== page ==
The Films of Benjamin Bratt

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on June 27, 2013

The Films of Benjamin Bratt

By Lisa Franek

Benjamin Bratt is a busy man. But you would be too, if you were as talented as he is. He’s one of those actors who manages to morph from role to role, whether it’s comedy, sci-fi, or drama, he seems at home. I recently took a foray down memory lane to review some of his work. Full disclosure: I never watched Law & Order. Or Private Practice.

Still, Mr. Bratt has an entertaining and impressive body of work. Many of my California friends invoke the title of Blood In Blood Out as a film that has had a significant impact of their lives, whether they are Latino or not. If you haven’t seen the film, it’s interesting to see that it features some actors that were fairly new to the scene back then, but are now well known and respected actors, including Ving Rhames, Danny Trejo, and Billy Bob Thornton. The film plays out as a brother against brother drama, but is really an exploration of community, family, belonging, and forgiveness. Just under 10 years later, Bratt played the lead role in Piñero, a biopic directed by Cuban-American Leon Ichaso (who is known for directing the TV series Miami Vice). A fascinating film about a fascinating man, it moves between modes of storytelling that makes the film seem like an extension of the man, and Bratt pulls it off well.

I did see Bratt on a couple of TV shows; Andromeda Strain and Modern Family. While he has great charisma and comedic timing as Gloria’s ex-husband on Modern Family, it’s nice to know he’s able to play roles that aren’t specifically Latino, like the scientist of Andromeda (and of course a doctor on Private Practice and detective on Law & Order). I know you didn’t ask, but I’m just going to throw it out there: not enough Latinos are cast in roles like that, whether it’s television or film. Bratt pulls it off effortlessly, because hey, that’s what actors do.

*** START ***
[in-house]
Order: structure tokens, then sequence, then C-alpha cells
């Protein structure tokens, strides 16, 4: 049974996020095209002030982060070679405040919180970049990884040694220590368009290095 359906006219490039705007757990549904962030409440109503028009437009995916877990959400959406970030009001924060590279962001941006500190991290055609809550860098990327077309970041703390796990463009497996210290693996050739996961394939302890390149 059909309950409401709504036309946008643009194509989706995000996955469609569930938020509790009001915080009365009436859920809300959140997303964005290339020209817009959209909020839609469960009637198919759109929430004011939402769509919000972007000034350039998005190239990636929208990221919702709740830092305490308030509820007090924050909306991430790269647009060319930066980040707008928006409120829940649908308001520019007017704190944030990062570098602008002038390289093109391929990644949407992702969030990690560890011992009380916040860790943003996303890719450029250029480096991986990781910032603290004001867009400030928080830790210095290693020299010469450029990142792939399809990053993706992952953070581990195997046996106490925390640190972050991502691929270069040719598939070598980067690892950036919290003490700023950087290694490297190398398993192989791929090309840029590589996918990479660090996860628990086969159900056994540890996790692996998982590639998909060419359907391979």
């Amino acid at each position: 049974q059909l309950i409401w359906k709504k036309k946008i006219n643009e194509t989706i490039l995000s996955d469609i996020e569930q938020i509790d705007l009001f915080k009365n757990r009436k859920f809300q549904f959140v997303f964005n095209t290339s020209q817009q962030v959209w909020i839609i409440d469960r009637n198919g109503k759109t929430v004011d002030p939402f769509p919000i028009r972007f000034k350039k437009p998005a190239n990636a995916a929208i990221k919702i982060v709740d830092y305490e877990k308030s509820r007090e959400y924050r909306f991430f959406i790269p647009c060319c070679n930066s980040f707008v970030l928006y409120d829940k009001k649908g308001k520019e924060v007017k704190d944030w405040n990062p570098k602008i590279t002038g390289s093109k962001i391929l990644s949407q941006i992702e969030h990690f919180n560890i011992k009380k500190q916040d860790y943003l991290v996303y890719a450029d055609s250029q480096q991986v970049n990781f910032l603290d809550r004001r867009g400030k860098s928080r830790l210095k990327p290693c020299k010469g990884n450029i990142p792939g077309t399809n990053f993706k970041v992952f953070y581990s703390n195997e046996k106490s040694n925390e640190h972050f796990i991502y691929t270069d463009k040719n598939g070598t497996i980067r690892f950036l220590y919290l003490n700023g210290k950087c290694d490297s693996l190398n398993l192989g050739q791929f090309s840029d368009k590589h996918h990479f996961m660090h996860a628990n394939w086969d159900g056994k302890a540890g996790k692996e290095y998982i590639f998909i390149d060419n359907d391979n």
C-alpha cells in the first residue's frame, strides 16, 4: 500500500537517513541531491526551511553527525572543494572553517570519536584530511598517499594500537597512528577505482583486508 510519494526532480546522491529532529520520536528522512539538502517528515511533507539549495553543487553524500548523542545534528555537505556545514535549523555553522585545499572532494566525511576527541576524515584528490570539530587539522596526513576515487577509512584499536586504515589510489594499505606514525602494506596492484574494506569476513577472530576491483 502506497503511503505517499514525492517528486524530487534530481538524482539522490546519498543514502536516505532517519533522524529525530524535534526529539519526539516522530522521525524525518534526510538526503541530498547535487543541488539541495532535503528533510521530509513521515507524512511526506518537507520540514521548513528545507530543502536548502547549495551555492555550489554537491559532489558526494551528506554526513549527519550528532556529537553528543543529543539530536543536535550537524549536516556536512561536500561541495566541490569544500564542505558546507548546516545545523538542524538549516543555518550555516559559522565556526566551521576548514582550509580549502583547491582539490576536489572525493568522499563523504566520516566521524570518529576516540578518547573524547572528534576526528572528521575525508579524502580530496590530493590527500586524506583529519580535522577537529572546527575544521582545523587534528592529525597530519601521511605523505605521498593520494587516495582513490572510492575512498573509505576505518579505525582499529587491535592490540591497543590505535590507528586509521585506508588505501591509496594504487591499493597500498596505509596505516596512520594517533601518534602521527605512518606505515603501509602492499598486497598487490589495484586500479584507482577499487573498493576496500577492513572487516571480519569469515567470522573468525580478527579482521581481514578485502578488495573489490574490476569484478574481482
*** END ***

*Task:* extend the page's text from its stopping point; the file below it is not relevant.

And then a few weeks ago I saw him in a quiet film from Canada titled The Lesser Blessed that explores the coming of age of a young Dagreb tribe member of the Northern Territories. Bratt plays the boy’s father-figure; a strong, sometimes absent presence in the boy’s life that brings direction and peace to a tumultuous and confusing kid struggling with bullies, a crush, and remembering traditions. It’s not Bratt’s most high profile role, but it’s a really good one. This film stuck with me for several days; the grayish darkness at what seems like the top of the world, the buttoned up parkas hiding who-knows-what beneath downy feathers and long underwear. It’s a film for those who want something smart and different. I know I’ve never seen a film like this, from a place I literally know nothing about.

And for anyone who is wondering (or will let me brag a bit), I had the privilege of meeting him and his brother a few years ago at the San Diego Latino Film Festival, when their film La Mission was playing. Not only was it a powerful film that truly moved the audience, but the Bratts(Ben’s brother Peter directed La Mission) were delightful. It’s difficult not to like people who are charming, witty, smart, and hunky. I for one, look forward to seeing more great work from Ben (and Peter!).

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